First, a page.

Through a series of readings, images, and film we will look at the dramatic cultural, economic, social and intellectual changes the People's Republic of China has experienced since 1949, and look at the interrelated, yet often contradictory, challenges facing Beijing in regards to the task of furthering economic prosperity while promoting policies of integrating with the international society.
Credit Hours: 3

History 1871 History of China in Modern Times

This is a lecture course designed to introduce to beginning level students the epic journey of China's historical transformation since c. 1600. This survey provides a basis for understanding the painstaking transition from "tradition" to "modernity" in China.
Credit Hours: 3

History 4870 South East Asia since the 18th Century

The general objective of this course is to introduce students to the fascinating world of Southeast Asia. We will look at the shared history of commodity, cultural, and religious exchanges that gave this region a collective character, as well as explore the historical conditions from which individual modern Southeast Asian state emerged.
Credit Hours: 3
Prerequisites: May be restricted to History majors only during preregistration

History 4800 Modern Japan & China: A Comparative Survey

A structured, comparative examination of the histories and cultures of Japan and China, from the mid-19th century to the present. Orientation towards broad social, intellectual and political developments.
Credit Hours: 3
Prerequisites: May be restricted to History majors only during preregistration

History 4880 Chinese Migrations in Modern Times

This course surveys Chines emigration in the global context over the span of five centuries. We will pay special attention to the changing relationships between China and Chinese migrants. Our emphasis will be on history as a process of negotiation and contestation of heterogeneous groups or individuals through creative and selective actives.
Credit Hours: 3
Prerequisites: May be restricted to History majors only during preregistration

Japanese 2310 Japanese Civilization I

Survey of Japanese culture and arts before 1868. May be taken independently of JAPNSE 2320. No knowledge of Japanese required. No foreign language credit.
Credit Hours: 3

Japanese 2320 Japanese Civilization II    

Survey of Japanese culture and arts after 1868. May be taken independently of JAPNSE 2310. No knowledge of Japanese required. No foreign language credit.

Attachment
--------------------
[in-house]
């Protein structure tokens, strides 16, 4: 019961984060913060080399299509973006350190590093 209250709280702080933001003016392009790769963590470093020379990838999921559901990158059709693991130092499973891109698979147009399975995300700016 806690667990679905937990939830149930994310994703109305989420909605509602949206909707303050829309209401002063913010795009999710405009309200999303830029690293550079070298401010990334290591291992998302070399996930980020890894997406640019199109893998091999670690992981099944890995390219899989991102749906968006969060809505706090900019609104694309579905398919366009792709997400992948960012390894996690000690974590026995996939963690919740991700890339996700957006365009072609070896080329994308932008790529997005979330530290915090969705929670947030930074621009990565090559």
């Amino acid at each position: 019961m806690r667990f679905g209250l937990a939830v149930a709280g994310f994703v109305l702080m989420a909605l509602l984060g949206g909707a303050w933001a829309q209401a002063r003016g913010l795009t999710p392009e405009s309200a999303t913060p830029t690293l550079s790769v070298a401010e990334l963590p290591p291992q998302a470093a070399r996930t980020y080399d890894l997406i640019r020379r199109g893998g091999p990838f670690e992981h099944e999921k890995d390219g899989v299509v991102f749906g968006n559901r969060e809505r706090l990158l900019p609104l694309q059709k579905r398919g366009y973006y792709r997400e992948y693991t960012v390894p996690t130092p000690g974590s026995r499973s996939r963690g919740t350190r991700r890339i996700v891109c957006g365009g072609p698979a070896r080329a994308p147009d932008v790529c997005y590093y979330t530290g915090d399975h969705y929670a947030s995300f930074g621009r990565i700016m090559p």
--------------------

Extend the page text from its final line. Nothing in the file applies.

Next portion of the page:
Credit Hours: 3

Japanese 2330 The World of Japanese Business

Designed to assist the student to achieve successful business contacts with Japanese counterparts by understanding the characteristics of Japanese business in cultural, economical, and practical contexts and by learning useful Japanese terms and expressions in business.
Credit Hours: 3
Prerequisites: sophomore standing

Japanese 3320 Classical Japanese Literature (in translation)

This course studies Classical Japanese Literature preceded by a brief historical survey of Japanese literature. Analyzes such works as "The Tale of Genji", "Essays in Idleness", "The Pillow Book", "Hojoki" and NO drama. Readings and lectures in English.
Credit Hours: 3
Prerequisites: sophomore standing

Japanese 3360 Modern Japanese Literature (in translation)

Surveys Japanese literature from 1868 to present. Analyzes works by such authors as Soseki, Tanizaki, Kawabata, Mishima, Oe, Murakami, and others. Readings and lectures in English.
Credit Hours: 3
Prerequisites: sophomore standing

Japanese 3850 Traditional Japanese Theatre

Study of the history, scripts, and performance techniques of Japanese theatre from 14th century through late 19th century. Examines major plays (in English translations) and the culture that created them. Looks at staging and performance techniques of traditional puppet theatre. Course included stage performances and performances on campus and/or in the community.
Credit Hours: 3
Prerequisites: sophomore standing or instructor's consent

Japanese 3880 Japan and Its Cinema

Survey and analysis of selected Japanese films from the 1940s to present. Films will be viewed and discussed in terms of history, techniques, artistry, and social impact. English subtitles. No foreign language credit.
Credit Hours: 3
Prerequisites: sophomore standing or instructor's consent

Korean 2310 Korean Civilization I

Focuses on understanding traditional Korean people and culture through examining social, political, economic, and belief systems. Considers literature, art, folklore, and history up to the late 19th century. May be taken independently of KOREAN 2320.